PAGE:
It’s fairly common to create a Rails migration that adds a column, then stuffs data into that column for legacy data, for example the addition of a guid field.

However, using update_attributes can quietly bungle your database by skipping certain records if you have added any new validations which did not apply to legacy data in the database.

For example, suppose you’ve had a Widgets table for a long time, and it has lots of existing Widgets in it. Originally, the name of a Widget could be any length, but a few months ago you added a validation so a Widget name should be at least 10 characters going forward.

Now you want to add an 8 character guid to Widgets. If you run the following migration using update_attributes (instead of a save(:validate => false) as I show here) your migration will pass, so you’ll think everything is fine, BUT any widgets with a too-short name will not receive their guid because the valiation fails.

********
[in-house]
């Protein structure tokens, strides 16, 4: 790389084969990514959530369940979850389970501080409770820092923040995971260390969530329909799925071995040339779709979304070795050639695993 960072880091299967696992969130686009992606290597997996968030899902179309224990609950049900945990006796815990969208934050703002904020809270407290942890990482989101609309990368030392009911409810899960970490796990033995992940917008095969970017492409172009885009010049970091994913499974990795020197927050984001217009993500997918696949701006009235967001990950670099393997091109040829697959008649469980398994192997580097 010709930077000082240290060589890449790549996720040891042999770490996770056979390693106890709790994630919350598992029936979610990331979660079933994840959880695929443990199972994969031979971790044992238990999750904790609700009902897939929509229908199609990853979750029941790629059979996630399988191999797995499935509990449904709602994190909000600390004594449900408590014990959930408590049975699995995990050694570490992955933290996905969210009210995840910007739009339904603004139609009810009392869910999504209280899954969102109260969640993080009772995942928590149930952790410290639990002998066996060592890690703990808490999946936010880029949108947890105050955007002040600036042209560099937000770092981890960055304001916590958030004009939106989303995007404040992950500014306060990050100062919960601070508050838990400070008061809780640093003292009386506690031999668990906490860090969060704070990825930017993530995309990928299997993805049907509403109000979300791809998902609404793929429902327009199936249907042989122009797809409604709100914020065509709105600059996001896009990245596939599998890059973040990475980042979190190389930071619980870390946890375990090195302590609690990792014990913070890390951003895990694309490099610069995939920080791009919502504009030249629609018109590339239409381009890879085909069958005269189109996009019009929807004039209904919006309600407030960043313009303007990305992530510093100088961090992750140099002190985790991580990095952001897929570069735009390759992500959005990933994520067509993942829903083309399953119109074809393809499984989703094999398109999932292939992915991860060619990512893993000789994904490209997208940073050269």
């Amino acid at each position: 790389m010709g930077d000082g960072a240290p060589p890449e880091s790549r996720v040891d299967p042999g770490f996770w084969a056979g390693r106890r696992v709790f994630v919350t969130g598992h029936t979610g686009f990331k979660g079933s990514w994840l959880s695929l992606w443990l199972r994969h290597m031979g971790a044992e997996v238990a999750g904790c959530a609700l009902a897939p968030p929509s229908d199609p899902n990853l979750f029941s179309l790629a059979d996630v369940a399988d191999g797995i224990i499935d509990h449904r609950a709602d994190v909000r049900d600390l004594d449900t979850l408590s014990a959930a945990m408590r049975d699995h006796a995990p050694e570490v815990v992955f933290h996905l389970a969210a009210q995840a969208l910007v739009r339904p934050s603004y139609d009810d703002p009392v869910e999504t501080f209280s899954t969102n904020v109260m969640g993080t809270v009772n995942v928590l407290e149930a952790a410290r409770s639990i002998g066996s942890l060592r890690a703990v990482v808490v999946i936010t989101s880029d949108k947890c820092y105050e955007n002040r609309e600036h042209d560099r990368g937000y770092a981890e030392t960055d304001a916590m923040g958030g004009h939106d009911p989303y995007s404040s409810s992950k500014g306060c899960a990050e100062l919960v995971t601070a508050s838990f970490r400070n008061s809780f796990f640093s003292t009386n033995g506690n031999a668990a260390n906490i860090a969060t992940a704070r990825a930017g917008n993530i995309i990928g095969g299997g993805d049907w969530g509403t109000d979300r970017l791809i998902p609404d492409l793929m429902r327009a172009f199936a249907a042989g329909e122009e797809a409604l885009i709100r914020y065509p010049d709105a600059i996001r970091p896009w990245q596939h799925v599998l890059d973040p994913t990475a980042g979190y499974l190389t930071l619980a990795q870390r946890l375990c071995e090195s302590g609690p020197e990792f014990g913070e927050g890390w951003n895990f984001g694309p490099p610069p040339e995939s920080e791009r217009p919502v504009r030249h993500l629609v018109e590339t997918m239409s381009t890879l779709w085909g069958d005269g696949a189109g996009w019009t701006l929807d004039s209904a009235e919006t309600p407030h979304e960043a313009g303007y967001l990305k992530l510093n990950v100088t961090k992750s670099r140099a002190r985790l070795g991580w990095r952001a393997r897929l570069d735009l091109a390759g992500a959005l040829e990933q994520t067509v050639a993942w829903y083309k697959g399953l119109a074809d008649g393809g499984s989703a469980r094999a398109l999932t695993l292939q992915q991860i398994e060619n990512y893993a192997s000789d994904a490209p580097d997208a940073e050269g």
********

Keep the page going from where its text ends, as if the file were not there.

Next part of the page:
Obviously there ARE times when you want validations when adding data, but probably not in a case like this where you are adding a new field with a use that is independent of any prior data values.

class AddGuidToWidgets < ActiveRecord::Migration
  def self.up
    add_column :widgets, :public_guid, :string

      # MUST reset to ensure new column info used
    Widget.find(:all).each do |w|
      g = (0...8).map { 65.+(rand(25)).chr}.join
      while !FinderItem.find_by_public_guid(g).nil?
        g = (0...8).map { 65.+(rand(25)).chr}.join
        # can NOT use update_attributes because might have validation errors
        # due to new validations added on certain other fields
      w.public_guid = g :validate => false )
      #DONT USE: w.update_attributes :public_guid => g